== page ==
As with any invasive procedure, complications can occur. Complications related to cystoscopy include, but are not limited to, the following:
There may be other risks depending on your specific medical condition. Be sure to discuss any concerns with your doctor prior to the procedure.
Urinary tract infection may interfere with a cystoscopy.
Before the procedure:
Your doctor will explain the procedure to you and offer you the opportunity to ask any questions that you might have about the procedure.
You will be asked to sign a consent form that gives your physician permission to do the test. Read the form carefully and ask questions if something is not clear.
The type of fasting required before the procedure will depend on the type of anesthesia that is to be used. Your doctor will give you specific instructions regarding how to fast for the procedure. You may be given additional instructions about a special diet for one to two days prior to the procedure.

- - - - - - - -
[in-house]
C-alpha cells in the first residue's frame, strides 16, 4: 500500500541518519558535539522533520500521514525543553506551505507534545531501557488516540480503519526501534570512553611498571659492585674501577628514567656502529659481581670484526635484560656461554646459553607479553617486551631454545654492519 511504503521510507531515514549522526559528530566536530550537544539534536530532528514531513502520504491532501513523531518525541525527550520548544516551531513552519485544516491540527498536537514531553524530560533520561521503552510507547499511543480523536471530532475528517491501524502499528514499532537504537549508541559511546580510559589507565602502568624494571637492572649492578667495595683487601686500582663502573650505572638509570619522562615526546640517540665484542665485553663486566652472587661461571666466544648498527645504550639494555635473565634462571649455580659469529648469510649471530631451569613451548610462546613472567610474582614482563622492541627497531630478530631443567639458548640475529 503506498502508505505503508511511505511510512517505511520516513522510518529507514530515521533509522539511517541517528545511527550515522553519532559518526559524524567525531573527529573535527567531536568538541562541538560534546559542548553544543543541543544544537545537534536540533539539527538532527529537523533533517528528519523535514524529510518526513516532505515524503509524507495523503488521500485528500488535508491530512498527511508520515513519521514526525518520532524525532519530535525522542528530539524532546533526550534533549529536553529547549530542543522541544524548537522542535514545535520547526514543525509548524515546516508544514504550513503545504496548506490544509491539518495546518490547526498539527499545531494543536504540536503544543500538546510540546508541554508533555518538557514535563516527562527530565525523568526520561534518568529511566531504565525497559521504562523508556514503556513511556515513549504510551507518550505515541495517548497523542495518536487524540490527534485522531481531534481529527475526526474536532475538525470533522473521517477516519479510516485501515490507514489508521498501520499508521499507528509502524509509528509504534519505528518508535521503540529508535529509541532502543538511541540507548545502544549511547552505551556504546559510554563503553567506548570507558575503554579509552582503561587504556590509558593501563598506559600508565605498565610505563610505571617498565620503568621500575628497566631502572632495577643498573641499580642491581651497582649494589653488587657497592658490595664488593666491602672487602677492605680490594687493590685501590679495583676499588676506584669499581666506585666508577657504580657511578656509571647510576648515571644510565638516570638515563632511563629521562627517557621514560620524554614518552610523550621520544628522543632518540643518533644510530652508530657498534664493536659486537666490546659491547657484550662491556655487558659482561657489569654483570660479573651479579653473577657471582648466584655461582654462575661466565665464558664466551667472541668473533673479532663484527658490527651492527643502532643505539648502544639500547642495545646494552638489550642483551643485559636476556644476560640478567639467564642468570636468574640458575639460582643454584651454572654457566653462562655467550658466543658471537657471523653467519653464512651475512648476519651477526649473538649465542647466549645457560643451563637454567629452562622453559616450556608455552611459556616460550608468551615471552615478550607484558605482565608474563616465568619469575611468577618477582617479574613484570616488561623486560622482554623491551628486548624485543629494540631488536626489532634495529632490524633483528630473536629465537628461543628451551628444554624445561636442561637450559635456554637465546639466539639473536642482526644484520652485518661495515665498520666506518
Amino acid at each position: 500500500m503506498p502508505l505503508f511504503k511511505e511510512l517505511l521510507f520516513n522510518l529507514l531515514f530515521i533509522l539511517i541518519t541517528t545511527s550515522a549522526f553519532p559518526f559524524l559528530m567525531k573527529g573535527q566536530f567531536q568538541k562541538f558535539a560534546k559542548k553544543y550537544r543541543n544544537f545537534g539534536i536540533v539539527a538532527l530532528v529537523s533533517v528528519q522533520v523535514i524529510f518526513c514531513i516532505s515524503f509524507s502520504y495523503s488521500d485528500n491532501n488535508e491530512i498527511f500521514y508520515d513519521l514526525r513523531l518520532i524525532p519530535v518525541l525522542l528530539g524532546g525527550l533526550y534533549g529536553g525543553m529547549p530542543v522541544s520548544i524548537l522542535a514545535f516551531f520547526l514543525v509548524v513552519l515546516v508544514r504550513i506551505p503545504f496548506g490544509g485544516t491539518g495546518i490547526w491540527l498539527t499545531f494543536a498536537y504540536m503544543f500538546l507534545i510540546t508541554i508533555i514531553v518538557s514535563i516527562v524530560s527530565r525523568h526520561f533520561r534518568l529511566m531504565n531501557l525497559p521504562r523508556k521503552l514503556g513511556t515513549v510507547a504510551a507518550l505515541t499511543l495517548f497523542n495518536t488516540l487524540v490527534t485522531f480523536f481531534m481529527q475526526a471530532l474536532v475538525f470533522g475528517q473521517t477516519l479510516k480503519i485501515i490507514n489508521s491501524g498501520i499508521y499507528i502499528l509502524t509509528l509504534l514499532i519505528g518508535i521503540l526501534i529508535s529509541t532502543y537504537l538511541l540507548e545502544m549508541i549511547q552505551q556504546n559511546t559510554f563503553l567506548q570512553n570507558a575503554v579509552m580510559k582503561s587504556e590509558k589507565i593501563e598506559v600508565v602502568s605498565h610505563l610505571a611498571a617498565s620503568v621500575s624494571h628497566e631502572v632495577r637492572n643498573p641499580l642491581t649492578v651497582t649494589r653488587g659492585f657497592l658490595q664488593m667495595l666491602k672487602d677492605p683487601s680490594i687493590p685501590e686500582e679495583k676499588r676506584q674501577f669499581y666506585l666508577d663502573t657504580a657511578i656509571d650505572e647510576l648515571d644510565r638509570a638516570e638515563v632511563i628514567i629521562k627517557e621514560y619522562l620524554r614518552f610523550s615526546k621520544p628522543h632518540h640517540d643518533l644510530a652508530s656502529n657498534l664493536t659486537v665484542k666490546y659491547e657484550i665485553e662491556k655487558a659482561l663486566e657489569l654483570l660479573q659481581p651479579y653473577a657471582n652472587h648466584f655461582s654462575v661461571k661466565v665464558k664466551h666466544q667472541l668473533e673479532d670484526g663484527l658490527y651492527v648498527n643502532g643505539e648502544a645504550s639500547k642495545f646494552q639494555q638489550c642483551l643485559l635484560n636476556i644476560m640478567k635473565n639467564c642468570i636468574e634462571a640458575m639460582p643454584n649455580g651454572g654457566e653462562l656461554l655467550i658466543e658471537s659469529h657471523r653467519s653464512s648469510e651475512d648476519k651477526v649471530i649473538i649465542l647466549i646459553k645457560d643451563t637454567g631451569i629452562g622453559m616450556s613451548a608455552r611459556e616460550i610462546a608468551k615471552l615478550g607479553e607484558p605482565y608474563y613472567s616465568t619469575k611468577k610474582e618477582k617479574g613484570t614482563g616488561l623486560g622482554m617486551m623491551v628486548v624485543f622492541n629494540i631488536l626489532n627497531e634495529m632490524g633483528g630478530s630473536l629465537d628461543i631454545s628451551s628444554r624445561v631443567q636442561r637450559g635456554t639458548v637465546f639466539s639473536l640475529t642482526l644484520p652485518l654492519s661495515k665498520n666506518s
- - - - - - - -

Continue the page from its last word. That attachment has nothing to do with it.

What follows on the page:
If you are pregnant or suspect that you are pregnant, you should notify your health care provider.
Notify your doctor if you are sensitive to or are allergic to any medications, latex, iodine, tape, and anesthetic agents (local and general).
Notify your health care provider of all medications (prescribed and over-the-counter) and herbal supplements that you are taking.
Notify your doctor if you have a history of bleeding disorders or if you are taking any anticoagulant (blood-thinning) medications, aspirin, or other medications that affect blood clotting. It may be necessary for you to stop these medications prior to the procedure.
If local anesthesia is used, you will be awake during the procedure, but a sedative may be given before the procedure. You will need someone to drive you home afterwards.
If you suspect that you have a urinary tract infection, notify your doctor, because this may be a contraindication for cystoscopy. Your doctor may require that a urine sample be tested for infection before the procedure.